You've been permacookied and don't even know it

Every advertiser on the Internet wants to know where you're going, what you're doing, but permacookies go too far

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I’ve long warned that no one is truly anonymous on the Internet. Tor guarantees anonymous downloads about as much as naming your hacking collective "Anonymous" guarantees you won’t be arrested. Those private snaps on your smartphone? If anyone cares to see them, they can be stolen and posted publicly. Repeat after me: When you use the Internet, anonymity is not a feature.

The last shreds of Internet privacy are falling away. More and more vendors are trying their darnedest to track you wherever you go. Google and its DoubleClick subsidiary have long dominated the tracking cookie game. Google probably knows you better than your significant other or best friends do -- maybe better than you understand yourself.

These days, your digital locations are only part of the story. Your smartphone broadcasts your physical location to service providers and other interested parties -- either through your device's GPS or by estimating your position via cell towers. Even if you don’t enable apps to use GPS location features, your smartphone may be using its Bluetooth feature to track you indoors.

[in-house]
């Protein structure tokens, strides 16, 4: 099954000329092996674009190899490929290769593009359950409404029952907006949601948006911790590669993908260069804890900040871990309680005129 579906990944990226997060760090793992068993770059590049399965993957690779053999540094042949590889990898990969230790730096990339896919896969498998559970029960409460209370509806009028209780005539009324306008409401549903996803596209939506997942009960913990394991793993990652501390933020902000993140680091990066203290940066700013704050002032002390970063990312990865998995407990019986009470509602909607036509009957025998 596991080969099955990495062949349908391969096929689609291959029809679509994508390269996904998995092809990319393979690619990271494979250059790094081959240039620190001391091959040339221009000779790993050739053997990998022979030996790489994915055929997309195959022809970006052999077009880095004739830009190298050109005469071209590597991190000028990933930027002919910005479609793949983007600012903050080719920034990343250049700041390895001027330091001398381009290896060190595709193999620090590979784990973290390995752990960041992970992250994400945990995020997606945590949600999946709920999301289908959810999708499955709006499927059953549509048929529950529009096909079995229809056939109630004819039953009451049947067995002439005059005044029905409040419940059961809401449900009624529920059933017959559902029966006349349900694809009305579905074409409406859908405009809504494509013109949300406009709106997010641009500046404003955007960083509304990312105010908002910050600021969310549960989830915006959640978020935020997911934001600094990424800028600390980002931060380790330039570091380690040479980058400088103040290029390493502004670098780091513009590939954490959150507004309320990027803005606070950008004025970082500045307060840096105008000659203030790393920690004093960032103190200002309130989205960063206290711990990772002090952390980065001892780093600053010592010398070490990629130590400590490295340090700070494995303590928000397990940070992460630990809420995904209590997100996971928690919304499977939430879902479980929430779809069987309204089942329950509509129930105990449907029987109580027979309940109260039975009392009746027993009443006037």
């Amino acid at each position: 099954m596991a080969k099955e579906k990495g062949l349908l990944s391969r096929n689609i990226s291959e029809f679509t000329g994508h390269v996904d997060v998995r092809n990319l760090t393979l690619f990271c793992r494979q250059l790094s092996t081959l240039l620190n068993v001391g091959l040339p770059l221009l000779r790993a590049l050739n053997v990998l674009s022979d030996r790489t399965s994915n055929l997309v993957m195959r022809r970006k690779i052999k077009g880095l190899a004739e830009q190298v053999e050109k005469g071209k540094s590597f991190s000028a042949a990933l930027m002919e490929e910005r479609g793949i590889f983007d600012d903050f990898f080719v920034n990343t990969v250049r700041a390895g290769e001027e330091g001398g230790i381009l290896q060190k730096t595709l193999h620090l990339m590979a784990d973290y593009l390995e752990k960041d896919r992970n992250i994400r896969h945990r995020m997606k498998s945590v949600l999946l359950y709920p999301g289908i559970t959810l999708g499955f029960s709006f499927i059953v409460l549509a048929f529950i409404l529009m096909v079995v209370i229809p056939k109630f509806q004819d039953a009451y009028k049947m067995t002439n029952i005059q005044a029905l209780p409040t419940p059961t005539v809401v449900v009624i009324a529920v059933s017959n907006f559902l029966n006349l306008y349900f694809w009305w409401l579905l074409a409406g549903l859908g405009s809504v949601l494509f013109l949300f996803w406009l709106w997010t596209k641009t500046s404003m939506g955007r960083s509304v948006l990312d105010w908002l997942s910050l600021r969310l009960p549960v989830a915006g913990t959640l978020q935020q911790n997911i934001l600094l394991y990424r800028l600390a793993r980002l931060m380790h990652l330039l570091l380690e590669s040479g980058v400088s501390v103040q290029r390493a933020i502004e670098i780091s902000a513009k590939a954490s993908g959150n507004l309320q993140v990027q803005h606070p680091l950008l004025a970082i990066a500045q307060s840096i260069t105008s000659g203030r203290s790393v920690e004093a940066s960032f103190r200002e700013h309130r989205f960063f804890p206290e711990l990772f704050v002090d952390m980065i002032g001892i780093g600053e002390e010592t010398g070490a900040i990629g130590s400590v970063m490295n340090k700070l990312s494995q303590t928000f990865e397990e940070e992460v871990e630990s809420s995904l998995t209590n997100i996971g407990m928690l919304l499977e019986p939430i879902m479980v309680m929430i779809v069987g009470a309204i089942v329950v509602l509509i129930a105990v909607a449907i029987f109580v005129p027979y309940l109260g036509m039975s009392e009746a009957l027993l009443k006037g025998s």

The latest privacy surprise is that Verizon Wireless and AT&T are inserting identifying cookies into each and every Web request you make from your cellphone. You can’t remove them. Worse, because they are inserted into your requests, websites can also read them and use them to track you.

This onslaught of cookie tracking techniques, whereby the user is tracked by a unique, “invisibly” inserted piece of digital data that cannot be removed or refused by the user is known as a permacookie. The term is not new; I can find references to it at least as far back as 2011. I thought outrage at these permanent, silently tracking cookies would defeat the blasted items, but recent events convince me they're here to stay.

It’s important to note that some permacookies are not conventional cookies. Flash cookies, for example, have been around forever and are probably second in popularity only to DoubleClick’s tracking.

Worst of all, some permacookies cannot be avoided -- at least not without completely refusing to use the service. If Verizon Wireless and AT&T are doing it, other providers are likely doing it or will soon be.

Given all this, it may surprise you to learn that I'm not against permacookies. After all, the Internet is largely an advertising-supported world, and you gotta make a buck somehow. What I’m against is the lack of transparency and the inability to opt out.

I don’t think it’s a win for privacy and individual freedom when it takes investigative journalism to find out we’re being tracked. If a service tracks us, it should clearly state so up front and either allow users to opt out or forgo the service.

Transparency and respect for privacy -- what a quaint concept!

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